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Insurer must defend opioid distributor


An insurer must defend a pharmaceutical wholesaler distributor being sued by governmental entities in connection with its distribution of opioids, even though the entities themselves did not suffer bodily injuries, says an Ohio appeals court, in overturning a lower court ruling.

Cincinnati-based Masters Pharmaceutical, which filled and shipped orders of prescription opioids to pharmacies around the country, was sued by various cities and counties from West Virginia, Michigan and Nevada for costs incurred combating the opioid epidemic, according to Wednesday’s ruling by the Ohio appeals court in Cincinnati in Acuity v. Masters Pharmaceutical, Inc.

In the underlying suits, most of which have been transferred to federal court as part of the “National Prescription Opioid” litigation, the governmental entities allege Masters acted negligently in failing to investigate, report and refusing to fill suspicious orders of prescription opioids, thereby failing to maintain effective controls in violation of federal and state laws, the ruling said.

When the underlying suits were filed, Masters was insured under eight commercial general liability policies it had purchased between July 2010 and July 2018 from Acuity Insurance, based in Sheboygan, Wisconsin.

Acuity filed suit in state court, seeking a declaration it does not have a duty to defend or indemnity Masters in the underlying litigation. The lower court ruled in Acuity’s favor but was overturned by a unanimous three-judge state court panel.

The trial court held Acuity did not have a duty to defend the company under its coverage because the governmental entities are not seeking damages for bodily injury, which is required under its coverage, said the ruling.

“It is not unprecedented for insurers to defend insureds against claims asserted by governmental entities even where the government itself did not sustain bodily injury for property damage,” the ruling said.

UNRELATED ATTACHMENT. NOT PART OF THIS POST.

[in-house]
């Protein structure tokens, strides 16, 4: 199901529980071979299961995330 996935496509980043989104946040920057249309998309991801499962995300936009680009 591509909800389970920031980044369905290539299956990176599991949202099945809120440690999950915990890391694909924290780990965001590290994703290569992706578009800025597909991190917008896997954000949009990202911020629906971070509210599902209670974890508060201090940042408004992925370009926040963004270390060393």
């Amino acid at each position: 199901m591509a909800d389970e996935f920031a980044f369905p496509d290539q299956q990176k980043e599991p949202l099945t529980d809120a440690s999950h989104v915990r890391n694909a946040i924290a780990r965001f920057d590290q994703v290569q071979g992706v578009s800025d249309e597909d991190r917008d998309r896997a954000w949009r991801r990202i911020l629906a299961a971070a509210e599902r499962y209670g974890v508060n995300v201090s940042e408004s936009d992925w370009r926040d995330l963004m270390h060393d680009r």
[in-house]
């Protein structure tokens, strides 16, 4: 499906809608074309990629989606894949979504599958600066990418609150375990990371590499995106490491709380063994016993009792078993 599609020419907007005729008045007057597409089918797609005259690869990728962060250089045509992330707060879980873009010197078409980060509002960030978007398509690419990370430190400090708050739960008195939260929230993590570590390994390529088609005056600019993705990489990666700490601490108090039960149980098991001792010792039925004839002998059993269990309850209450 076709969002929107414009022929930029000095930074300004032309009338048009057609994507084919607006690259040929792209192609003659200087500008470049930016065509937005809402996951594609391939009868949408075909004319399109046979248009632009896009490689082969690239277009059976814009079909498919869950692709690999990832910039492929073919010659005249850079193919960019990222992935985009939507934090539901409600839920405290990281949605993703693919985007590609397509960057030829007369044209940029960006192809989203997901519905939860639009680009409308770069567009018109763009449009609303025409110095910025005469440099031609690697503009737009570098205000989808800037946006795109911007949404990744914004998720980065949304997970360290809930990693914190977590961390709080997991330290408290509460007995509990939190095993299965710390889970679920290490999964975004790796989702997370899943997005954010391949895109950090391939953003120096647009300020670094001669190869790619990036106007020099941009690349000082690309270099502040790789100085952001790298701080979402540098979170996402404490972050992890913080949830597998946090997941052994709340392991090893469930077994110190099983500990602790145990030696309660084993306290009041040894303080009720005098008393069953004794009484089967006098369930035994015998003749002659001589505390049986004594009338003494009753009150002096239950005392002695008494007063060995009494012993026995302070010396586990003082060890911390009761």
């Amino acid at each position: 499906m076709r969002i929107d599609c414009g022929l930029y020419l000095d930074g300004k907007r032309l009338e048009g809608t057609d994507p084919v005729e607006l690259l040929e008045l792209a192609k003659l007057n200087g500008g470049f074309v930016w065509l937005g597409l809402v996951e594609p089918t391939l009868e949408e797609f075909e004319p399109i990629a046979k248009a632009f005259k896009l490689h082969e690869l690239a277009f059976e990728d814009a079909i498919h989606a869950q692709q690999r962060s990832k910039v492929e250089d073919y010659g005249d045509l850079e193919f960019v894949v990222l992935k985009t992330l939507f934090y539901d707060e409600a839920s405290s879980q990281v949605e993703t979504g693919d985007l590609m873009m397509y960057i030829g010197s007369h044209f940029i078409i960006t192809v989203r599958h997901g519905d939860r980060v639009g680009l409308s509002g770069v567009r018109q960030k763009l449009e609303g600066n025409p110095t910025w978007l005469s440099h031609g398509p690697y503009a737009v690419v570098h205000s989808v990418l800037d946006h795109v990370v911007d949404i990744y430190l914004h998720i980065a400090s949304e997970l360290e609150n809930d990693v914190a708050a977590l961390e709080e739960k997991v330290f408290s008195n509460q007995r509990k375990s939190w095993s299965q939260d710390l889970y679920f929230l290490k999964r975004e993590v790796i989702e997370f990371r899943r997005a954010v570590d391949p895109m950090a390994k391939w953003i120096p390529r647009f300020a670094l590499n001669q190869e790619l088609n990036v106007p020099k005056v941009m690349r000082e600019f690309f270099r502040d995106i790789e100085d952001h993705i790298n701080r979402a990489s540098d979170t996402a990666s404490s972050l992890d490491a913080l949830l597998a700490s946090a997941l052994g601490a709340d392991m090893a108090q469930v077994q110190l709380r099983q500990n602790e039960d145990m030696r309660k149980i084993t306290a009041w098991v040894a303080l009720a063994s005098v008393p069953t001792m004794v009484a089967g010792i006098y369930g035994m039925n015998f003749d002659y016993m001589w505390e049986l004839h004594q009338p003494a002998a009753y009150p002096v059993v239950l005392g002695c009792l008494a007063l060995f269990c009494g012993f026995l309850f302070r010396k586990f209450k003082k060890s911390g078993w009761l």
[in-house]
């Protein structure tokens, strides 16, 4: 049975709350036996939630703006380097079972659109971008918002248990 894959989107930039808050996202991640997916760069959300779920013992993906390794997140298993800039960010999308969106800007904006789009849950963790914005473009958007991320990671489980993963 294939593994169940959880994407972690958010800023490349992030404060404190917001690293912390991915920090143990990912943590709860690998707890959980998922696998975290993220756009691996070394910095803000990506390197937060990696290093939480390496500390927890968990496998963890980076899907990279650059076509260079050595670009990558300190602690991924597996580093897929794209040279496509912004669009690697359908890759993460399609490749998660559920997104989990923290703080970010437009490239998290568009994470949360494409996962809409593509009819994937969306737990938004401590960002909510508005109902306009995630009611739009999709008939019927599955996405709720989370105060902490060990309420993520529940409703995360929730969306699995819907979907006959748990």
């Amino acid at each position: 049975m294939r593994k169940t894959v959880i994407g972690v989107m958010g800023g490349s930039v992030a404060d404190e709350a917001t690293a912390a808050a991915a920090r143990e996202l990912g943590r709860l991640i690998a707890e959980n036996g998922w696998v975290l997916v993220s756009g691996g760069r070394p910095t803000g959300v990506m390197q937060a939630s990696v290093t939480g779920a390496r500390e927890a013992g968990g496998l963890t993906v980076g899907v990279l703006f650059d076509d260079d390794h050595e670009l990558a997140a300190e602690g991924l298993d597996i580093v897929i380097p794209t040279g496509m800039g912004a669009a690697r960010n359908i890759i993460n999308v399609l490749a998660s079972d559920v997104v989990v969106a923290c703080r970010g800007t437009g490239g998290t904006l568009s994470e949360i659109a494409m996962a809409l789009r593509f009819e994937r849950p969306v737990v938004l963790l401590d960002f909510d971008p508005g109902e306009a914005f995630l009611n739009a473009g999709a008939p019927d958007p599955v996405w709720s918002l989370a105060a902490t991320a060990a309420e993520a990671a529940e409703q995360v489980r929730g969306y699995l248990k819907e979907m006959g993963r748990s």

“The governmental entities are seeking their own economic losses, but some of those losses (such as medical expenses and treatment costs) are arguably ‘because of’ bodily injury.

“Acuity has failed to show that its interpretation of the policies is ‘the only one that can fairly be placed on the language in question’” said the ruling, in citing an earlier case.

“Some of the claims in the underlying suits are potentially within the policies’ coverage,” it said, in holding the trial court had erred.

The trial court also said Acuity was excused from defending against the underlying suits because if a “loss-in-progress” provision in its coverage. It held that Masters knew of the opioids epidemic before it was insured by Acuity, and yet continued to fill suspicious orders.

“We agree that (Masters) may have been aware there was a risk that if it filled suspicious orders, diversion of its products could contribute to the opioid epidemic, thus causing damages to the governmental entities. But we hold that mere knowledge of this risk is not enough to bar coverage under the loss-in-progress provision,” the ruling said.

The court also held that because it holds the insurer has a duty to defend, “a decision on its duty to indemnify would be premature until a final judgment in the underlying suits.” The case was remanded for further proceedings.

Masters attorney, Paul A. Rose, a partner with Brouse McDowell LPA in Akron, Ohio, said the ruling “comports with prior Ohio law.” He said, “There was no real surprise about the analysis the court undertook.”

Acuity’s attorneys did not respond to a request for comment.

Earlier this month, a federal district court affirmed an earlier order stating a Hiscox PLC unit must pay legal costs under a directors and officers liability policy it issued to a bankrupt pharmaceutical distributor accused of unlawful distribution of opioids.







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